As the pandemic has seemingly caused a disruption to our ‘regular’ lives, a virtual solution has been instituted in place to create a “new normal” of existing. This virtual solution however creates a structure which poses a prerequisite need for tools such as smart phones, computers, laptops and internet connection, which produces a strong digital dependency, the corollary of this dependency is the exclusion of a section of people who can’t afford these prerequisite tools. Besides the “digital divide”, this shift in the teaching and learning methods has also brought the focus on to the most private and intimate spheres of both educators and learners. Home has become the epicenter for work. The separation of work and home which was a feature of the modern capitalist world had been the norm. But now the personal, intimate space of home and family is shrinking. For many students they have had to continue their studies amidst these transitions at home. But home has different meanings for different individuals. While the home space becomes the centre of work in this new norm, there is an assumed acceptance of the “home” as a comfortable space which provides freedom for creativity. While it may be true for some, drawing generalisations would be highly flawed. Since individuals occupy different social realities, the reality of home differs from individual to individual. Home spaces can often be intervening spaces and also often act as sites of violence. Case in point would be the number of domestic violence incidents that have been on the rise during the lockdown. Even if a household posits as a non-intervening space, there does exist complex co-dependencies in co-residential households, with particular roles for each member which means that each student who participates in online classes operate from different social realities with varied circumstances at home. Therefore to assume that attending classes from home is an easy task would be disregarding the experiences of many students who come from vulnerable homes.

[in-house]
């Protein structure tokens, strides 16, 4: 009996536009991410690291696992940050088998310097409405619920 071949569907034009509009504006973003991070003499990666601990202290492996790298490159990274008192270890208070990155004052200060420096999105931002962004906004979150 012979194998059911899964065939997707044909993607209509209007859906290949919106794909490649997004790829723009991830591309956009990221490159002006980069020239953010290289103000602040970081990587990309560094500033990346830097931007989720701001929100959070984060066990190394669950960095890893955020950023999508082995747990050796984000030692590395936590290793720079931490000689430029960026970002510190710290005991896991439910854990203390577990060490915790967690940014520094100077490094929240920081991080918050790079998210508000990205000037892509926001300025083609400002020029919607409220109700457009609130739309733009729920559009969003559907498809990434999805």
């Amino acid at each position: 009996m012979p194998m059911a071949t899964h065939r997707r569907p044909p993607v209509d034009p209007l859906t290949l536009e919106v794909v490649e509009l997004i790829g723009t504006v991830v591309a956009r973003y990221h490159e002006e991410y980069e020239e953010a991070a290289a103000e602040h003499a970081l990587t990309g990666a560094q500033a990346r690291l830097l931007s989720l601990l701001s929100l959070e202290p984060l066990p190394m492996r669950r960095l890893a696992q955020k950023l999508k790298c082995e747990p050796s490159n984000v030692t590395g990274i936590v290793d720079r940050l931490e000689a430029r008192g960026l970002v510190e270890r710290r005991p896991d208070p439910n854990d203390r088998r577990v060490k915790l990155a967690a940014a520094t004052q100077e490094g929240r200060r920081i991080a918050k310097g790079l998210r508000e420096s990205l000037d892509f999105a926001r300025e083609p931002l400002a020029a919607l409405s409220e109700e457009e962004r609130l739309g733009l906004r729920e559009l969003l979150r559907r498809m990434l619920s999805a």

More Inequality, Less empathy- Are we listening to them? 

The number of students who have had to lose out from participating actively or drop out of courses because they were unable to keep up with the requirements of the virtual platform of conducting academic activities is quite considerable. Internet connectivity is a major factor in the smooth conduction of online classes, the absence of which proves to be a hurdle for many students in remote areas. These are not polemical arguments but are rooted in narratives of students  Students enrolled in a masters programme at a regional university in the Northeastern region of India have had to constantly submit assignments which were not only difficult without consistent engagement in the classroom but with the additional requirement of internet facilities, laptop and know-how of creating google groups, zoom meeting schedules etc was also untenable for many where getting a strong internet alone is difficult. On the other hand, a prestigious programme at a private university which took no time to shift its coursework online saw students dropping out without completing their final term courses, again due to very practical problems of connectivity. These are a few narratives that we had collected in specific contexts but there are many such instances where each day we are contributing to the existing inequalities in the name of continuing academic lives and functions under the buzzword of the “new normal”.